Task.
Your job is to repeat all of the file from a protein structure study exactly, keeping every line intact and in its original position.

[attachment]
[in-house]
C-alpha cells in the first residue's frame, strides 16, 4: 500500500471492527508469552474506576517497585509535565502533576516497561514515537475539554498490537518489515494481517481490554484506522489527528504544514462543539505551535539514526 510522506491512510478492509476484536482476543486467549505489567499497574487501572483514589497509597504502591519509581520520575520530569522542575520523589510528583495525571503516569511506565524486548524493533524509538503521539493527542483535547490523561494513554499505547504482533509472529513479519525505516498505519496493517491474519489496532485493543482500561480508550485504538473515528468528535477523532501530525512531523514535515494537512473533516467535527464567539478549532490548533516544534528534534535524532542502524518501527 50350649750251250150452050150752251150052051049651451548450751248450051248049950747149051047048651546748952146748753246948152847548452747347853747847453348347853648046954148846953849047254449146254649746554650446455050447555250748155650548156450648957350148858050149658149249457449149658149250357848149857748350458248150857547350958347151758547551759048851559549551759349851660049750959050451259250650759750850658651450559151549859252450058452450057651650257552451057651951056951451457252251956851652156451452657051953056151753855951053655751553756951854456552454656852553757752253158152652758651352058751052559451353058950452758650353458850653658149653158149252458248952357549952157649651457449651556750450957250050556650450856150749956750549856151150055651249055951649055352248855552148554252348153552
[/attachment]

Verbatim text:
[in-house]
C-alpha cells in the first residue's frame, strides 16, 4: 500500500471492527508469552474506576517497585509535565502533576516497561514515537475539554498490537518489515494481517481490554484506522489527528504544514462543539505551535539514526 510522506491512510478492509476484536482476543486467549505489567499497574487501572483514589497509597504502591519509581520520575520530569522542575520523589510528583495525571503516569511506565524486548524493533524509538503521539493527542483535547490523561494513554499505547504482533509472529513479519525505516498505519496493517491474519489496532485493543482500561480508550485504538473515528468528535477523532501530525512531523514535515494537512473533516467535527464567539478549532490548533516544534528534534535524532542502524518501527 50350649750251250150452050150752251150052051049651451548450751248450051248049950747149051047048651546748952146748753246948152847548452747347853747847453348347853648046954148846953849047254449146254649746554650446455050447555250748155650548156450648957350148858050149658149249457449149658149250357848149857748350458248150857547350958347151758547551759048851559549551759349851660049750959050451259250650759750850658651450559151549859252450058452450057651650257552451057651951056951451457252251956851652156451452657051953056151753855951053655751553756951854456552454656852553757752253158152652758651352058751052559451353058950452758650353458850653658149653158149252458248952357549952157649651457449651556750450957250050556650450856150749956750549856151150055651249055951649055352248855552148554252348153552